Jide does include an experimental zoom feature that lets you hold the Ctrl+Alt buttons while moving your mouse scroll wheel to zoom. This comes in handy if you’re using a device that doesn’t have a touchscreen, since many Android apps expect you to be able to pinch-to-zoom. You’ll have to open the Settings menu and go into the Experimental sub-menu to enable this zoom feature.
You should be able to install Remix OS to your hard drive or solid state disk if you’d like, either by wiping you current operating system or creating a separate partition and setting up a dual boot environment. But Jide hasn’t provided instructions for doing that yet, I’m not sure I’d recommend doing that unless you’re an advanced user and you’ve already ensured that the software works well on you computer.
Remix OS may feel a little under-featured compared to a desktop operating system like Windows, OS X, Ubuntu, or Linux Mint. But Jide co-founder David Ko tells me a big part of the goal isn’t getting people to switch from Windows to Remix OS, but getting people who’s first experience with software was on a smartphone to use a desktop OS that features familiar apps and settings.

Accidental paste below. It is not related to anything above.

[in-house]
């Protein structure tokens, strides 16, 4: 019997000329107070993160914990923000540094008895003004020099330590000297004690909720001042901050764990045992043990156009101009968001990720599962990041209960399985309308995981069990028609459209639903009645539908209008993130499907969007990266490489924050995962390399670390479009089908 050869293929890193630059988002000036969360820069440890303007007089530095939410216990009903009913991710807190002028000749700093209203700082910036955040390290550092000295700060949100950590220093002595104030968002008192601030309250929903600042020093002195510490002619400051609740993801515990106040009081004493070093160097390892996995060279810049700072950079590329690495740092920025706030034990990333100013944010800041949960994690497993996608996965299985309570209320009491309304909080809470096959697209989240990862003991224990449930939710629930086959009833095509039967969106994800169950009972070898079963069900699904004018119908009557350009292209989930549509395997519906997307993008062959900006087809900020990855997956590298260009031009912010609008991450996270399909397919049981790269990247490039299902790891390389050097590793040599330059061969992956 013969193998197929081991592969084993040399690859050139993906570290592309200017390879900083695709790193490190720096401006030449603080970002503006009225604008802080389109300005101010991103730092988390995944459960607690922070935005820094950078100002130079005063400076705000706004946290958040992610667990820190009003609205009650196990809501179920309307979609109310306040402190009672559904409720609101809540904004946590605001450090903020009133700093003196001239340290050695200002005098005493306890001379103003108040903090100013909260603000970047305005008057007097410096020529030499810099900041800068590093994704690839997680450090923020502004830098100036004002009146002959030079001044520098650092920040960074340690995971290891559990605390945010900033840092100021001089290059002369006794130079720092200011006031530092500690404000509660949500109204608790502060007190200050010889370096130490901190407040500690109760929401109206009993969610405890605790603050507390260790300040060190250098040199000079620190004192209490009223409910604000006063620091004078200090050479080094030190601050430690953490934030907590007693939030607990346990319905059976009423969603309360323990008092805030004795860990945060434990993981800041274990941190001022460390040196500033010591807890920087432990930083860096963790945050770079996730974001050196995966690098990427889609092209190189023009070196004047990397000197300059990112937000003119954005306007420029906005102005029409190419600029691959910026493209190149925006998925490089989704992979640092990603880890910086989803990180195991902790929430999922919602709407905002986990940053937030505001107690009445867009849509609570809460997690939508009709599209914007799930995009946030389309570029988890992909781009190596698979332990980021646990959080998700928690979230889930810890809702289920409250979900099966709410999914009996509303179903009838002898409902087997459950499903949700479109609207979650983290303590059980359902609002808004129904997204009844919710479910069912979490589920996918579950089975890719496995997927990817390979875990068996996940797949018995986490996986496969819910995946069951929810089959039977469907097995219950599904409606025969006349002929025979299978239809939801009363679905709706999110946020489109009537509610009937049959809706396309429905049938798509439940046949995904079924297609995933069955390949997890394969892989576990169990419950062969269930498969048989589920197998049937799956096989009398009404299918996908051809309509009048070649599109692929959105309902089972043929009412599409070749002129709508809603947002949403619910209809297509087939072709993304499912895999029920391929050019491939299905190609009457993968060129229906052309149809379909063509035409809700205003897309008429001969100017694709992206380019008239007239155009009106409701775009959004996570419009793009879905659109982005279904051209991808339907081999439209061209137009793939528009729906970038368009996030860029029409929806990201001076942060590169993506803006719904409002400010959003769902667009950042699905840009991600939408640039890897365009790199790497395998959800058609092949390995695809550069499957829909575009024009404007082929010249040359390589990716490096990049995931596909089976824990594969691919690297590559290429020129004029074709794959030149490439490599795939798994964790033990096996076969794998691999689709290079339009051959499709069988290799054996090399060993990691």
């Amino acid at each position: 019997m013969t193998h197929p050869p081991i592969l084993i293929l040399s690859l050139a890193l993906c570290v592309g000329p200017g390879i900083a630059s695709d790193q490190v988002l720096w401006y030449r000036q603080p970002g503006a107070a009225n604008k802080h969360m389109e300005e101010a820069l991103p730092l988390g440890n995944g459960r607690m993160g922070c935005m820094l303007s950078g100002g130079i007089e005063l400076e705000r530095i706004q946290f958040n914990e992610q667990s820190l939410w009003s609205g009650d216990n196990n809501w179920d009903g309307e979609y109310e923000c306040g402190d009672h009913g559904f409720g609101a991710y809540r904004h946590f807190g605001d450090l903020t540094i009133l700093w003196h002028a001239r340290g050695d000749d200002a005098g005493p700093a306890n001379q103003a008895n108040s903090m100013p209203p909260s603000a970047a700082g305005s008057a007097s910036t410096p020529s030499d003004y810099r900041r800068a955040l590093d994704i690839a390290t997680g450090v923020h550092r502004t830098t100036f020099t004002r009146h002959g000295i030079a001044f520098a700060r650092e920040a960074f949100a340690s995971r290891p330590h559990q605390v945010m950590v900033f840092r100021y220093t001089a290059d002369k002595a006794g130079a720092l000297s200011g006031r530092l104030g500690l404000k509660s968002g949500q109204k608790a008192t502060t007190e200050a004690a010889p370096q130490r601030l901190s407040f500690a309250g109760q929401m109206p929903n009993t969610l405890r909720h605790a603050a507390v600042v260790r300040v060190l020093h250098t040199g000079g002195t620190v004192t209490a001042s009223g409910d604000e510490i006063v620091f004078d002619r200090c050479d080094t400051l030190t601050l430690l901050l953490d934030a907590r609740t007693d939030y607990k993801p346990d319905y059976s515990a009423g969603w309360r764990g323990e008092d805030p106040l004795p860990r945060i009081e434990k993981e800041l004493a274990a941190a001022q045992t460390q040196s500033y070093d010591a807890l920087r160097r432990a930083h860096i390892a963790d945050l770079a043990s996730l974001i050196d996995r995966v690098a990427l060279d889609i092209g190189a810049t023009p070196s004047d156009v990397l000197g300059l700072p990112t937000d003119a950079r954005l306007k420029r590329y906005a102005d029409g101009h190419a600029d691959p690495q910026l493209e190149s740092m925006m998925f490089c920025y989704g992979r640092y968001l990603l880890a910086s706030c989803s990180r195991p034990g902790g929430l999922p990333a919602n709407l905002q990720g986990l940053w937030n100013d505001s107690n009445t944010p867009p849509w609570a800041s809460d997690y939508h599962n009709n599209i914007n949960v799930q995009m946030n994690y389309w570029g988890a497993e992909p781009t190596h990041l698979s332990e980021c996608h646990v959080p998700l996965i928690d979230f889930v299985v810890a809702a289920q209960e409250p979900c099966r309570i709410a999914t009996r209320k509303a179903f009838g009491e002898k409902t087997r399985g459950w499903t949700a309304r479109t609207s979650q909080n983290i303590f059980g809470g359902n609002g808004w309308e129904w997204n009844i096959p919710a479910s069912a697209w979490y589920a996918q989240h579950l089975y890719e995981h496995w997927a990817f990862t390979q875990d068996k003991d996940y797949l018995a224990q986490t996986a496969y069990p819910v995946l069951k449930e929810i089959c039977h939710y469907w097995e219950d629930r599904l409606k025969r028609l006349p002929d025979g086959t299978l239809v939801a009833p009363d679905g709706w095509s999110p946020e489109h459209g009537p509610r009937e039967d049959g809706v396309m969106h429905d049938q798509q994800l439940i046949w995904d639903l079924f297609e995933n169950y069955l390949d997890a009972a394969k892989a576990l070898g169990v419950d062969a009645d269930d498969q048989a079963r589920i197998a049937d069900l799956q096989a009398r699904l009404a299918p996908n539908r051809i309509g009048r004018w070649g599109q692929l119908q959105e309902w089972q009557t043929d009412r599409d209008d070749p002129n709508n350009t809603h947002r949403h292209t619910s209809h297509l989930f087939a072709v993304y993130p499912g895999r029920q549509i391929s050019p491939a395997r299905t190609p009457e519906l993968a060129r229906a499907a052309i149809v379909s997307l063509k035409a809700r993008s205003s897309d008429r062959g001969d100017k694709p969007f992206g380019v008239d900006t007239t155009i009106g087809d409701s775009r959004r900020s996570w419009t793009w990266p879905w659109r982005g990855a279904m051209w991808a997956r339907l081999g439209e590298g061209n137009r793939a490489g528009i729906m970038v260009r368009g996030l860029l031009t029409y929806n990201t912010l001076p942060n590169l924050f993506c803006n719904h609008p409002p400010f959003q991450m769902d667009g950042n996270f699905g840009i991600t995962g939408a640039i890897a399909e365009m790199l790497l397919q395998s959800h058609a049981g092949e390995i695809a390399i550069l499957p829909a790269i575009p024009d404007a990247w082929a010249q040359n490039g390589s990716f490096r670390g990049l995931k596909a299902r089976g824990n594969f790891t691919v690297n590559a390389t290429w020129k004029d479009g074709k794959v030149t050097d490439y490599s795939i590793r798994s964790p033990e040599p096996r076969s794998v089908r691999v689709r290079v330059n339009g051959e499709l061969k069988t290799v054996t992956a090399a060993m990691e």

There are a lot of people in developing nations who may never have used a laptop, but who already have a smartphone, and Remix OS is aimed at them as much as it is at power users willing to do geeky things like download and test a new operating system that you can run from a USB flash drive.
Update: Want to try Remix OS in a Virtual machine? You can do that… although the simplest way is to use guest mode and boot from the ISO disk image. This is what Remix OS looks like running in VirtualBox on my Windows 10 PC:
Some users have found ways to get the operating system to work in virtual machines using Resident Mode a well.
It’s also worth noting that the version of Remix OS for PC released to the public on January 12th only support computers with 64-bit processors, and unlike the version on the USB stick Jide provided me with at the Consumer Electronics Show, the downloadable version lacks Google Mobile Services and Google Play Store support.
Update: Jide says it’s working with Google to enable support for Google Mobile Services and the Google Play Store, but for now the company recommends side-loading it yourself.
Keep in mind, Remix OS for PC is still very much alpha software, but if you want to work with other testers to troubleshoot issues, there’s a Google Group for that, as well as the official Jide forums.